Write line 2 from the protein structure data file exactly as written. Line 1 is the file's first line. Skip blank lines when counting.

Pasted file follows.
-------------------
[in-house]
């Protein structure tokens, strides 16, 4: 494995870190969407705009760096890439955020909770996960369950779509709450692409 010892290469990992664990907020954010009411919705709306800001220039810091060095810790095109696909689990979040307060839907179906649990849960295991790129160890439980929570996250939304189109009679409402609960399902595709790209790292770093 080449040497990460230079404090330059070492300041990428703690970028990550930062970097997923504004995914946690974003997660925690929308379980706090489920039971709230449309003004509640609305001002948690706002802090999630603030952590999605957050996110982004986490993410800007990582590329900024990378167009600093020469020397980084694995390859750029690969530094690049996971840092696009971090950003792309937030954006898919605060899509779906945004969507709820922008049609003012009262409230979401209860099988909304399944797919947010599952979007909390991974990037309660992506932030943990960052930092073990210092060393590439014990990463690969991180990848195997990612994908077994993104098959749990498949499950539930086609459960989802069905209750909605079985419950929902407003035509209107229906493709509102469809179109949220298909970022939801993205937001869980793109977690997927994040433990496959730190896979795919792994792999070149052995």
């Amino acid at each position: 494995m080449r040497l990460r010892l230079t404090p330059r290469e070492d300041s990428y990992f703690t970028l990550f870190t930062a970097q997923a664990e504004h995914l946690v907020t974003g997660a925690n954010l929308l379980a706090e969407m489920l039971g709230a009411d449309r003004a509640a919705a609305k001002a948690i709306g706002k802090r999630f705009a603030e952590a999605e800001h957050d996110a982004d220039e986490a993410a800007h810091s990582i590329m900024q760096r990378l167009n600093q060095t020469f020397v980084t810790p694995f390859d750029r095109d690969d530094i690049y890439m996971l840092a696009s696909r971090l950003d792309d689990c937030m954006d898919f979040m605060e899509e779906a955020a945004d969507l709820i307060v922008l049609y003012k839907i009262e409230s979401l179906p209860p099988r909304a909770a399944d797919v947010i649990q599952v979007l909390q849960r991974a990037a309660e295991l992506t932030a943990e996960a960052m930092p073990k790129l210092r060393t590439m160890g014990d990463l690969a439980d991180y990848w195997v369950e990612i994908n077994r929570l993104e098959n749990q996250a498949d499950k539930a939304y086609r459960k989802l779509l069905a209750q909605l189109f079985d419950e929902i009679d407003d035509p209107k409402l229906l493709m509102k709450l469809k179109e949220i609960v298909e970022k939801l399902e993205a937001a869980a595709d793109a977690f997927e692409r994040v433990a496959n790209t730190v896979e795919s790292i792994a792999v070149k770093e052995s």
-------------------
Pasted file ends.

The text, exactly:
């Protein structure tokens, strides 16, 4: 494995870190969407705009760096890439955020909770996960369950779509709450692409 010892290469990992664990907020954010009411919705709306800001220039810091060095810790095109696909689990979040307060839907179906649990849960295991790129160890439980929570996250939304189109009679409402609960399902595709790209790292770093 080449040497990460230079404090330059070492300041990428703690970028990550930062970097997923504004995914946690974003997660925690929308379980706090489920039971709230449309003004509640609305001002948690706002802090999630603030952590999605957050996110982004986490993410800007990582590329900024990378167009600093020469020397980084694995390859750029690969530094690049996971840092696009971090950003792309937030954006898919605060899509779906945004969507709820922008049609003012009262409230979401209860099988909304399944797919947010599952979007909390991974990037309660992506932030943990960052930092073990210092060393590439014990990463690969991180990848195997990612994908077994993104098959749990498949499950539930086609459960989802069905209750909605079985419950929902407003035509209107229906493709509102469809179109949220298909970022939801993205937001869980793109977690997927994040433990496959730190896979795919792994792999070149052995």